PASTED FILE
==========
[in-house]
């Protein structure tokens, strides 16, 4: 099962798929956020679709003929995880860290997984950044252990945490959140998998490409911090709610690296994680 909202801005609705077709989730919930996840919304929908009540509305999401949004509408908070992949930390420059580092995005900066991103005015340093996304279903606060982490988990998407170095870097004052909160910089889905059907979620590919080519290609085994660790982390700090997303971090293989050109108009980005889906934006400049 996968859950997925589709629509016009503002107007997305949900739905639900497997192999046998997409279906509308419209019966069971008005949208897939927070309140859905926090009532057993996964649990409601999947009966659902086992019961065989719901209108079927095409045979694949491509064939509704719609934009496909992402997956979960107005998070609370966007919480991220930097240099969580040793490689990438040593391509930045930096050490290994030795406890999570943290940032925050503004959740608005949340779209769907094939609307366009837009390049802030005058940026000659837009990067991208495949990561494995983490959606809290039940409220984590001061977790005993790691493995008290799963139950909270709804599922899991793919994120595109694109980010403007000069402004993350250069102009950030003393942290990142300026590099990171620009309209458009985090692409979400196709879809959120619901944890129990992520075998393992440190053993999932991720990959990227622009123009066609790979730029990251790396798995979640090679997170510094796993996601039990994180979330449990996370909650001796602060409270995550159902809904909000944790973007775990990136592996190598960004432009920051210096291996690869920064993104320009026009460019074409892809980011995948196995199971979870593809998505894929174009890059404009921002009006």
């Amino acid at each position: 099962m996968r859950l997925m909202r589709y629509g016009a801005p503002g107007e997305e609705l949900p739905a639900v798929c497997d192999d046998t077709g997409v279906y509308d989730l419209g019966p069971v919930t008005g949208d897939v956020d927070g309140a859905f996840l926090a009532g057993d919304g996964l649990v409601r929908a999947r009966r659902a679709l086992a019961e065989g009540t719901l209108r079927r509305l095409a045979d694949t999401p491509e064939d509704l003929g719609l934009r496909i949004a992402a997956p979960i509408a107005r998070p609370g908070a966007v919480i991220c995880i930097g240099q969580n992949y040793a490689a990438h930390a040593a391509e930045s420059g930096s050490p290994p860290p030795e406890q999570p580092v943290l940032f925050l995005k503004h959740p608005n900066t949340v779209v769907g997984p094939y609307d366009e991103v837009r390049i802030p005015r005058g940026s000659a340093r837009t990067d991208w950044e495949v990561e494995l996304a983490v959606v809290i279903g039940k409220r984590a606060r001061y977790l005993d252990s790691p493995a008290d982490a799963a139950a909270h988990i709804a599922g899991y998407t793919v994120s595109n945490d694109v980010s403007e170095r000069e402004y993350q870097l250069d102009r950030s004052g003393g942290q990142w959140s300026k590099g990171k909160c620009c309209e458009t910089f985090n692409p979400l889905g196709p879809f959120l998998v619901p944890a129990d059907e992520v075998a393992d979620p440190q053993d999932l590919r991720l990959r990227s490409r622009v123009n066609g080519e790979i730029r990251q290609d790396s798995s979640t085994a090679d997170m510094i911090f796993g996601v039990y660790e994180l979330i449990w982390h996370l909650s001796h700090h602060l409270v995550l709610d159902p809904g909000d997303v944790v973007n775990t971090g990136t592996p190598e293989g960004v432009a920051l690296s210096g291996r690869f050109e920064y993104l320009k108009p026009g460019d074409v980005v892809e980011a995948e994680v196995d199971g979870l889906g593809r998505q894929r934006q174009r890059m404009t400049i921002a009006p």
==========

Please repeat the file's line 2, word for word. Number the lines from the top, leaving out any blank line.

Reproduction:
């Protein structure tokens, strides 16, 4: 099962798929956020679709003929995880860290997984950044252990945490959140998998490409911090709610690296994680 909202801005609705077709989730919930996840919304929908009540509305999401949004509408908070992949930390420059580092995005900066991103005015340093996304279903606060982490988990998407170095870097004052909160910089889905059907979620590919080519290609085994660790982390700090997303971090293989050109108009980005889906934006400049 996968859950997925589709629509016009503002107007997305949900739905639900497997192999046998997409279906509308419209019966069971008005949208897939927070309140859905926090009532057993996964649990409601999947009966659902086992019961065989719901209108079927095409045979694949491509064939509704719609934009496909992402997956979960107005998070609370966007919480991220930097240099969580040793490689990438040593391509930045930096050490290994030795406890999570943290940032925050503004959740608005949340779209769907094939609307366009837009390049802030005058940026000659837009990067991208495949990561494995983490959606809290039940409220984590001061977790005993790691493995008290799963139950909270709804599922899991793919994120595109694109980010403007000069402004993350250069102009950030003393942290990142300026590099990171620009309209458009985090692409979400196709879809959120619901944890129990992520075998393992440190053993999932991720990959990227622009123009066609790979730029990251790396798995979640090679997170510094796993996601039990994180979330449990996370909650001796602060409270995550159902809904909000944790973007775990990136592996190598960004432009920051210096291996690869920064993104320009026009460019074409892809980011995948196995199971979870593809998505894929174009890059404009921002009006």